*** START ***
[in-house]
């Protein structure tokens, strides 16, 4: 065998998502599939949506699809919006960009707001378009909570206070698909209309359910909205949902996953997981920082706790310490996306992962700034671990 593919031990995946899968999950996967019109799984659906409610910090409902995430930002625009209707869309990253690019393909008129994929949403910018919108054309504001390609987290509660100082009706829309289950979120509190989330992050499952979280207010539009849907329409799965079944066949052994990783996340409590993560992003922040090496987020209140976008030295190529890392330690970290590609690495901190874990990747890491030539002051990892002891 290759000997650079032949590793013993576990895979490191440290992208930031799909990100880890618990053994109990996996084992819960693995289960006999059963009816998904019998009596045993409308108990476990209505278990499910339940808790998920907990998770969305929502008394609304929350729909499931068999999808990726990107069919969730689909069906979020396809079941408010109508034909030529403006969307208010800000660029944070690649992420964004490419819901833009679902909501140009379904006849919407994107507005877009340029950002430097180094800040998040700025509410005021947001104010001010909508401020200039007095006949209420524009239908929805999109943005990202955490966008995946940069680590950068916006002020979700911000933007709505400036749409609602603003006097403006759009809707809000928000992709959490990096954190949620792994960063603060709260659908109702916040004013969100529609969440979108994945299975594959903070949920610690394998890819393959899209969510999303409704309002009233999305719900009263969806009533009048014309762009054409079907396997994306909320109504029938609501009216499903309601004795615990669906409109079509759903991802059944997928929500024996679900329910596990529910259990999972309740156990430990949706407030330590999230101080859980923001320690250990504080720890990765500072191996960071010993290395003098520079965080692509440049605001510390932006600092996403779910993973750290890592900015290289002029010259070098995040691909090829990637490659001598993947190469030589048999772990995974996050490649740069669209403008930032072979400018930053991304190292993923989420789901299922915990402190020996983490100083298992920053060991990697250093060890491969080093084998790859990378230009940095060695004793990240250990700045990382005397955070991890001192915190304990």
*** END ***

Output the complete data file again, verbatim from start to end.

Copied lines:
[in-house]
């Protein structure tokens, strides 16, 4: 065998998502599939949506699809919006960009707001378009909570206070698909209309359910909205949902996953997981920082706790310490996306992962700034671990 593919031990995946899968999950996967019109799984659906409610910090409902995430930002625009209707869309990253690019393909008129994929949403910018919108054309504001390609987290509660100082009706829309289950979120509190989330992050499952979280207010539009849907329409799965079944066949052994990783996340409590993560992003922040090496987020209140976008030295190529890392330690970290590609690495901190874990990747890491030539002051990892002891 290759000997650079032949590793013993576990895979490191440290992208930031799909990100880890618990053994109990996996084992819960693995289960006999059963009816998904019998009596045993409308108990476990209505278990499910339940808790998920907990998770969305929502008394609304929350729909499931068999999808990726990107069919969730689909069906979020396809079941408010109508034909030529403006969307208010800000660029944070690649992420964004490419819901833009679902909501140009379904006849919407994107507005877009340029950002430097180094800040998040700025509410005021947001104010001010909508401020200039007095006949209420524009239908929805999109943005990202955490966008995946940069680590950068916006002020979700911000933007709505400036749409609602603003006097403006759009809707809000928000992709959490990096954190949620792994960063603060709260659908109702916040004013969100529609969440979108994945299975594959903070949920610690394998890819393959899209969510999303409704309002009233999305719900009263969806009533009048014309762009054409079907396997994306909320109504029938609501009216499903309601004795615990669906409109079509759903991802059944997928929500024996679900329910596990529910259990999972309740156990430990949706407030330590999230101080859980923001320690250990504080720890990765500072191996960071010993290395003098520079965080692509440049605001510390932006600092996403779910993973750290890592900015290289002029010259070098995040691909090829990637490659001598993947190469030589048999772990995974996050490649740069669209403008930032072979400018930053991304190292993923989420789901299922915990402190020996983490100083298992920053060991990697250093060890491969080093084998790859990378230009940095060695004793990240250990700045990382005397955070991890001192915190304990």